What is Travellers Diarrhoea
Travellers’ diarrhoea is the most common health problem facing travellers’ to less developed countries – up to 50% of people travelling to high risk destinations may experience travellers’ diarrhoea.
Travellers’ Diarrhoea Definition: Three or more loose bowel actions with at least one of the following symptoms: Nausea, vomiting, abdominal cramps or pain, fever or blood in the stool.
- The World Health Organisation identifies DEHYDRATION as the most severe threat posed by travellers’ diarrhoea
- It is the loss of fluid through vomiting, diarrhoea and fever that can lead to dehydration
- Most cases of travellers’ diarrhoea will last for 3-7 days and can ruin any holiday
Common colloquial names for travellers’ diarrhoea include: Bali Belly, Delhi Belly, Rangoon Runs, Tourist, The Runs or The Trots.
High Risk Destinations
Most cases of travellers’ diarrhoea result from:
- Ingesting contaminated food or water
- Bacterial pathogens such as E. coli, Campylobacter, Shigella, Salmonella
- Viral and parasitic agents are much less common
Fact: Dehydration is the biggest associated risk with travellers’ diarrhoea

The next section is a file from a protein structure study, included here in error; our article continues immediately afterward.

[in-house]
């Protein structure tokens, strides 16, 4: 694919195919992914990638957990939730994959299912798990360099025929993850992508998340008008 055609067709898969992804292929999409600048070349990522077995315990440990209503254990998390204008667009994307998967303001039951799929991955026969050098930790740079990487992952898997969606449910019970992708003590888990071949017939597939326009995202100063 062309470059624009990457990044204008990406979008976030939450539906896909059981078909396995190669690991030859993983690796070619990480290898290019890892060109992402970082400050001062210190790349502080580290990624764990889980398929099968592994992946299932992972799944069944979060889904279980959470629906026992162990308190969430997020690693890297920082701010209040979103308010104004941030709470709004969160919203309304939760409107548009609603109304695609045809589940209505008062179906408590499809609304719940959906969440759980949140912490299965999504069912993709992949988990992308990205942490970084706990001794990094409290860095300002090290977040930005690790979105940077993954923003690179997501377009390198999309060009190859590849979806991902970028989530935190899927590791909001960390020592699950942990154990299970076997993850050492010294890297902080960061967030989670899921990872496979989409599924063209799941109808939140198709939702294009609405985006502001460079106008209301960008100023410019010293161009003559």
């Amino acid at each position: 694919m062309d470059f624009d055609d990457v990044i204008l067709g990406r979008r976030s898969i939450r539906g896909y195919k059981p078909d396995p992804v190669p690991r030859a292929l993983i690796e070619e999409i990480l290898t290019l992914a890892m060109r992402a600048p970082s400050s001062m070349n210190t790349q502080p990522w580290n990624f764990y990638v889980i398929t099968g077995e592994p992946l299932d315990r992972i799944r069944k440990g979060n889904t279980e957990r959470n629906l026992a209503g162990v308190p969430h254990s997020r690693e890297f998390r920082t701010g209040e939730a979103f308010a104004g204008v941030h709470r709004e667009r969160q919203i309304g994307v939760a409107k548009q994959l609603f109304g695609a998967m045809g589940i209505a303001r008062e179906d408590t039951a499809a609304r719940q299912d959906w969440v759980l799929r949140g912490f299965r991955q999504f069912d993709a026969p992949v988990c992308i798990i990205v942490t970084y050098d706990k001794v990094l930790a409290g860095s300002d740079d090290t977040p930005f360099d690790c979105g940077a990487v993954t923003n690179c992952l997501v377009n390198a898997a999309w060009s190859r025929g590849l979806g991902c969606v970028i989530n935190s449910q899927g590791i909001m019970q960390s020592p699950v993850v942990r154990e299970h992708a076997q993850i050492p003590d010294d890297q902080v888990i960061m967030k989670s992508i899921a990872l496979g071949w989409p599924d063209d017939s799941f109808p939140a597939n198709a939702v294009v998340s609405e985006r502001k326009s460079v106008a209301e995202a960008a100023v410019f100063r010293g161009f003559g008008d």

Common symptoms of dehydration include:
- Sticky or dry mouth
- Increased thirst
- Dark yellow or decreased urine output
Rehydration is the most important aspect of managing travellers’ diarrhoea. You can survive not eating for a few days but if you do notdrink you can quickly become unwell especially in a hot country.
- The ideal fluid is a preparation of an oral rehydration solution (Hydralyte) mixed in clean bottled water
- Limit the intake of high sugar based drinks (e.g sports drinks, diluted cordial or flat lemonade)
- Aim to drink at least 2 – 3 litres of fluid a day. Refer to dosage instructions on pack for Hydralyte
- If hungry, eat dry starchy foods e.g dry toast, crackers
Important: You cannot give anti-diarrhoeals to children under 12 years of age
Anti-diarrhoeal medication does NOT replace lost fluid and electrolytes and may lead to widespread infection.
Warning: Anti-diarrhoeals provide only symptomatic relief.
Who is most at Risk?
The World Health Organisation identified health risks associated with travel are greater for certain groups of travellers, including:
- Infants and young children
- Pregnant women
- The elderly
- The disabled
- The immunocompromised
- Those who have pre-existing health problems
Tips to Avoid Travellers Diarrhoea
- Practice good hygiene
- Drink boiled or bottled water and avoid ice
- Avoid eating raw foods
- Boil it, cook it, peel it or forget it!
- Wash your hands!
Seek medical advice if symptoms persist.